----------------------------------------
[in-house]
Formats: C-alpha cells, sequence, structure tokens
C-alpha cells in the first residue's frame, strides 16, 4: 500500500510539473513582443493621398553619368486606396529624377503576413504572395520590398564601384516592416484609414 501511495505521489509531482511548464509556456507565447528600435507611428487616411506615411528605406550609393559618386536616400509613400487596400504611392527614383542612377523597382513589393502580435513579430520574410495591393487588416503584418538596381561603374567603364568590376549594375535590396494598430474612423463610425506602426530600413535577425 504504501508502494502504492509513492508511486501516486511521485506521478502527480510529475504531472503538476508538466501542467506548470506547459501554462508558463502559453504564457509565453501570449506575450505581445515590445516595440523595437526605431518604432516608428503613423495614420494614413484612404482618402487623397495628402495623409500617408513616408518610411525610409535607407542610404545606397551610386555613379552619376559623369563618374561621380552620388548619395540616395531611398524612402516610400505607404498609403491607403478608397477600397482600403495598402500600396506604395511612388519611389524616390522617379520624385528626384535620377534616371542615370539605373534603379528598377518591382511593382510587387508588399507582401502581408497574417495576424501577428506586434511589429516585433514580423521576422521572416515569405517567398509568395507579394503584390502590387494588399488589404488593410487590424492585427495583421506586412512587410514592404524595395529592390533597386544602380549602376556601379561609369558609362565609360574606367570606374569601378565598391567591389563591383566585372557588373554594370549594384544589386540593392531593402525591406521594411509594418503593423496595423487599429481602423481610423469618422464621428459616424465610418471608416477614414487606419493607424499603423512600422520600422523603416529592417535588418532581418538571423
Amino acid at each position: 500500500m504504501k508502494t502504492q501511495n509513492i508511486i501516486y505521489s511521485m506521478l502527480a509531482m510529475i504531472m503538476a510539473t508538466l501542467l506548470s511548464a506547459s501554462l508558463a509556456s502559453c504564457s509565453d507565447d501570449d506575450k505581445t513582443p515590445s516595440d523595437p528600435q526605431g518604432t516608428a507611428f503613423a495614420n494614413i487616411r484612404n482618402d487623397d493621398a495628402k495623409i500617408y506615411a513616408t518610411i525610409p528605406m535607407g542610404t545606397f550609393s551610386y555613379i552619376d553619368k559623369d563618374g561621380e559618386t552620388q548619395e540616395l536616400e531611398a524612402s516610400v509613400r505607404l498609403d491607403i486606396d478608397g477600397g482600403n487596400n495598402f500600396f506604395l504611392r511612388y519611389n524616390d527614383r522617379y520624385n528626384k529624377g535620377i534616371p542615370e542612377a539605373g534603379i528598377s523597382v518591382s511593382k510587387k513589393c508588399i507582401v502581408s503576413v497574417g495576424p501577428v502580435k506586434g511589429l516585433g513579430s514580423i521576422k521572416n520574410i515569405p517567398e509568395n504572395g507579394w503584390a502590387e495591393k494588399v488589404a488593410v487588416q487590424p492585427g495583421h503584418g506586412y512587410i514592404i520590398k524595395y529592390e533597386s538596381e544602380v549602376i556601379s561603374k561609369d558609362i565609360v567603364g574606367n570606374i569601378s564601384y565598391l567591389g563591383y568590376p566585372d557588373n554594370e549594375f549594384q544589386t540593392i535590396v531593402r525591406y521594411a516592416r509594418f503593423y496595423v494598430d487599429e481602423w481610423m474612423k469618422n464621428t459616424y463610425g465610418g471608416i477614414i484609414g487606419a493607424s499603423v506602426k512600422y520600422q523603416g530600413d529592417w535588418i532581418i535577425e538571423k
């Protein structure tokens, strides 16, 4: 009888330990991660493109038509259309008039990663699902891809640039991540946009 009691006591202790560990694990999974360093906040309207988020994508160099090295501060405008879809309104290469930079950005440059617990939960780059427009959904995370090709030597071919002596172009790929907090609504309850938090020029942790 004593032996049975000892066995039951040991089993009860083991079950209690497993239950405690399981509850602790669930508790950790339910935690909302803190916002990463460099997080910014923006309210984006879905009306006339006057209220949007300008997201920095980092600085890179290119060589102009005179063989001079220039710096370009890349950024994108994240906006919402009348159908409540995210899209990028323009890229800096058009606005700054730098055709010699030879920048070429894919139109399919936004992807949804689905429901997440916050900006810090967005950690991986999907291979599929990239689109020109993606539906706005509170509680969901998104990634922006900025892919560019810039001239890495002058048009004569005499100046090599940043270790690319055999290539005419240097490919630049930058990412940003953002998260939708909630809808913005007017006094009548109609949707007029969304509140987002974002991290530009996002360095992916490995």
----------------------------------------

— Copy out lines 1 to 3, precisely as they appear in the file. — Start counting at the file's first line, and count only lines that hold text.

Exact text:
[in-house]
Formats: C-alpha cells, sequence, structure tokens
C-alpha cells in the first residue's frame, strides 16, 4: 500500500510539473513582443493621398553619368486606396529624377503576413504572395520590398564601384516592416484609414 501511495505521489509531482511548464509556456507565447528600435507611428487616411506615411528605406550609393559618386536616400509613400487596400504611392527614383542612377523597382513589393502580435513579430520574410495591393487588416503584418538596381561603374567603364568590376549594375535590396494598430474612423463610425506602426530600413535577425 504504501508502494502504492509513492508511486501516486511521485506521478502527480510529475504531472503538476508538466501542467506548470506547459501554462508558463502559453504564457509565453501570449506575450505581445515590445516595440523595437526605431518604432516608428503613423495614420494614413484612404482618402487623397495628402495623409500617408513616408518610411525610409535607407542610404545606397551610386555613379552619376559623369563618374561621380552620388548619395540616395531611398524612402516610400505607404498609403491607403478608397477600397482600403495598402500600396506604395511612388519611389524616390522617379520624385528626384535620377534616371542615370539605373534603379528598377518591382511593382510587387508588399507582401502581408497574417495576424501577428506586434511589429516585433514580423521576422521572416515569405517567398509568395507579394503584390502590387494588399488589404488593410487590424492585427495583421506586412512587410514592404524595395529592390533597386544602380549602376556601379561609369558609362565609360574606367570606374569601378565598391567591389563591383566585372557588373554594370549594384544589386540593392531593402525591406521594411509594418503593423496595423487599429481602423481610423469618422464621428459616424465610418471608416477614414487606419493607424499603423512600422520600422523603416529592417535588418532581418538571423